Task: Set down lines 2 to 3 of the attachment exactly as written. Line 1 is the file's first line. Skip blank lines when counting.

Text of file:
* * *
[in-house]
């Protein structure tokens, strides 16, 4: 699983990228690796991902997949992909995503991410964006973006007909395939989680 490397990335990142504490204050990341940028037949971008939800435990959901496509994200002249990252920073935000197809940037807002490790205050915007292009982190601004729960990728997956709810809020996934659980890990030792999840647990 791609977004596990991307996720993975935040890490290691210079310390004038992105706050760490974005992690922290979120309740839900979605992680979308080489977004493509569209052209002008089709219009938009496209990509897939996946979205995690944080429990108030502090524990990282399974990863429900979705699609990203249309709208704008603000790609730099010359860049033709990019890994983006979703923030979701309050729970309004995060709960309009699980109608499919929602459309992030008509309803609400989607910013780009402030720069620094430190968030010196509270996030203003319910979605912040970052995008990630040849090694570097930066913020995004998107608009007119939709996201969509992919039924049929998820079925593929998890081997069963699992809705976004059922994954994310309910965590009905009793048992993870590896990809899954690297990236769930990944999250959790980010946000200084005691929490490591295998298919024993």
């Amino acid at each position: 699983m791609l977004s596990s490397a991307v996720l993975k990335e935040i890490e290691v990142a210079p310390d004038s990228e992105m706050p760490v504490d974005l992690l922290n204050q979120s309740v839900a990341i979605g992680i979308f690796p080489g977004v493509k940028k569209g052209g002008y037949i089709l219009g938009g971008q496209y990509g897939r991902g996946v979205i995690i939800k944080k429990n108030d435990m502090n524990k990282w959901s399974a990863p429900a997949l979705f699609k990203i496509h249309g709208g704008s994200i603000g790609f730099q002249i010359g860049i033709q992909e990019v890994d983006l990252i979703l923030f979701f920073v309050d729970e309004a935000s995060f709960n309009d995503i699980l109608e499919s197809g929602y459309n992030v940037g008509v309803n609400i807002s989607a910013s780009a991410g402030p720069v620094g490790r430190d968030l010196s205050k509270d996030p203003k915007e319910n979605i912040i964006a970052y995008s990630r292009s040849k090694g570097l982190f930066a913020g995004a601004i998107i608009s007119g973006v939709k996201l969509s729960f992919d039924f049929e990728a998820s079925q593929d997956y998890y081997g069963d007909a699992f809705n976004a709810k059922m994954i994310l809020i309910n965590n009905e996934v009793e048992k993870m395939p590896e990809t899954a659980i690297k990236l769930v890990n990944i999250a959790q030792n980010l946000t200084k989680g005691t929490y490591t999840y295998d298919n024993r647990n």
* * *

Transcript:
């Protein structure tokens, strides 16, 4: 699983990228690796991902997949992909995503991410964006973006007909395939989680 490397990335990142504490204050990341940028037949971008939800435990959901496509994200002249990252920073935000197809940037807002490790205050915007292009982190601004729960990728997956709810809020996934659980890990030792999840647990 791609977004596990991307996720993975935040890490290691210079310390004038992105706050760490974005992690922290979120309740839900979605992680979308080489977004493509569209052209002008089709219009938009496209990509897939996946979205995690944080429990108030502090524990990282399974990863429900979705699609990203249309709208704008603000790609730099010359860049033709990019890994983006979703923030979701309050729970309004995060709960309009699980109608499919929602459309992030008509309803609400989607910013780009402030720069620094430190968030010196509270996030203003319910979605912040970052995008990630040849090694570097930066913020995004998107608009007119939709996201969509992919039924049929998820079925593929998890081997069963699992809705976004059922994954994310309910965590009905009793048992993870590896990809899954690297990236769930990944999250959790980010946000200084005691929490490591295998298919024993």
């Amino acid at each position: 699983m791609l977004s596990s490397a991307v996720l993975k990335e935040i890490e290691v990142a210079p310390d004038s990228e992105m706050p760490v504490d974005l992690l922290n204050q979120s309740v839900a990341i979605g992680i979308f690796p080489g977004v493509k940028k569209g052209g002008y037949i089709l219009g938009g971008q496209y990509g897939r991902g996946v979205i995690i939800k944080k429990n108030d435990m502090n524990k990282w959901s399974a990863p429900a997949l979705f699609k990203i496509h249309g709208g704008s994200i603000g790609f730099q002249i010359g860049i033709q992909e990019v890994d983006l990252i979703l923030f979701f920073v309050d729970e309004a935000s995060f709960n309009d995503i699980l109608e499919s197809g929602y459309n992030v940037g008509v309803n609400i807002s989607a910013s780009a991410g402030p720069v620094g490790r430190d968030l010196s205050k509270d996030p203003k915007e319910n979605i912040i964006a970052y995008s990630r292009s040849k090694g570097l982190f930066a913020g995004a601004i998107i608009s007119g973006v939709k996201l969509s729960f992919d039924f049929e990728a998820s079925q593929d997956y998890y081997g069963d007909a699992f809705n976004a709810k059922m994954i994310l809020i309910n965590n009905e996934v009793e048992k993870m395939p590896e990809t899954a659980i690297k990236l769930v890990n990944i999250a959790q030792n980010l946000t200084k989680g005691t929490y490591t999840y295998d298919n024993r647990n």